Friday, 15 November 2013

Great granddad's going to be a star

Updated at the end

I spoke to the nursing home where my dad is spending his last days. His condition is deteriorating.  I shall go to see him tomorrow.  I don't know what I shall find.

We took the whole family down two weeks ago because his condition was very poor then.  He didn't recognise us, he was so ill.  My granddaughter had been primed that he was very ill and she went up to him and said "I love you very much, great granddad" and kissed him on the head.  Her mum has explained that great granddad is going to be a star up in the sky. 

I suppose I am a pessimist, resigned to the fate that comes to us all.  It is a long time coming, longer now that medical science has brought us incredible breakthroughs, prevented childhood killer diseases through vaccinations and ended the tyranny of others by the agency of antibiotics.  It would have seemed unthinkable to my grandmother, who lived to be 91, that such an age would be looked upon as fairly mundane now. 

If only there were a miracle cure.  If only there were some magic wand that could counter the pernicious evil that is cancer.  If only cancer were just one thing and not a collective noun for a vast array of cells gone wrong diseases, it would make it so much easier to face and to eliminate, to become something of a curiosity, like measles outbreaks and bacterial infections are now to those who don't truly understand. 

My mother lived in a perpetual fear of cancer.  Her mother, whom she adored, died of breast cancer in 1949, barely fifty years old.  Mum told the story of how her mother, crying out in pain, demanded that the doctor was sent for.  He arrived, and the rest of the family was ushered from the bedroom while the doctor did what he could.  A few minutes later he came downstairs with the news that she would be all right now.  She died that night.  Mum was always suspicious that the doctor gave her mother something to speed her passage.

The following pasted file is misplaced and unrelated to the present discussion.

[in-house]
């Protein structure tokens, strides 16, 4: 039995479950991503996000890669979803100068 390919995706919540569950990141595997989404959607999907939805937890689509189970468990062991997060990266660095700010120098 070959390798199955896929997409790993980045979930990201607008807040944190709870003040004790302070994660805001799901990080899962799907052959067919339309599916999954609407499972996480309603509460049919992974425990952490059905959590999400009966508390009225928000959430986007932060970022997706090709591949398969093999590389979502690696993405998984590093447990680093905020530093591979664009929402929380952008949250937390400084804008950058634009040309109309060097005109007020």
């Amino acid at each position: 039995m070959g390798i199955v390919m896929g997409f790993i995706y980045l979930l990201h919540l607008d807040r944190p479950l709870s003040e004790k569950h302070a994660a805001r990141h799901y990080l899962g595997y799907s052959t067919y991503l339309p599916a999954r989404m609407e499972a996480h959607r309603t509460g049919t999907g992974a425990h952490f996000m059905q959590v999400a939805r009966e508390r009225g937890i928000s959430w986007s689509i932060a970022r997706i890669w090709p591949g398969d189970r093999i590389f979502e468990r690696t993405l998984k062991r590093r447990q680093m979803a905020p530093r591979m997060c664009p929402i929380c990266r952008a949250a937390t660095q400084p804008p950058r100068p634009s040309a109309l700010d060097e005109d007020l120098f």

When dad was first diagnosed with cancer it was frightening but not overly harsh news.  He had a benign skin cancer, treatable but one that kept coming back.  Then he was diagnosed with prostate cancer but it was slow and treatable, non-aggressive, one that could be contained.  For years he would take himself to the six monthly check ups.  Then came Non-Hodgkin's Lymphoma.  This was a new ball game, a more frightening cancer, with a lump sticking out of his side that looked as if something were trying to crawl out of his skin, the size of a rat.

But the Non-Hodgkin's was treatable, and it responded brilliantly to chemotherapy.  I sat with him on one of the those chemotherapy sessions, eight hours of infusion while he sat, reading the paper, listening to the radio, snoring after lunch.  It was frightening to see him go through that torment but he emerged the other side, with as much vigour and love of life as he did before. 

The fight is one sided in the end. There is a symmetry to an individual's life - you emerge into the world helpless and so often leave it in the same condition.  Dad is leaving that way.  He needs care for everything he does now.  One so vigorous and young at heart has withered to a husk.  You can understand why some people want to find that miracle cure.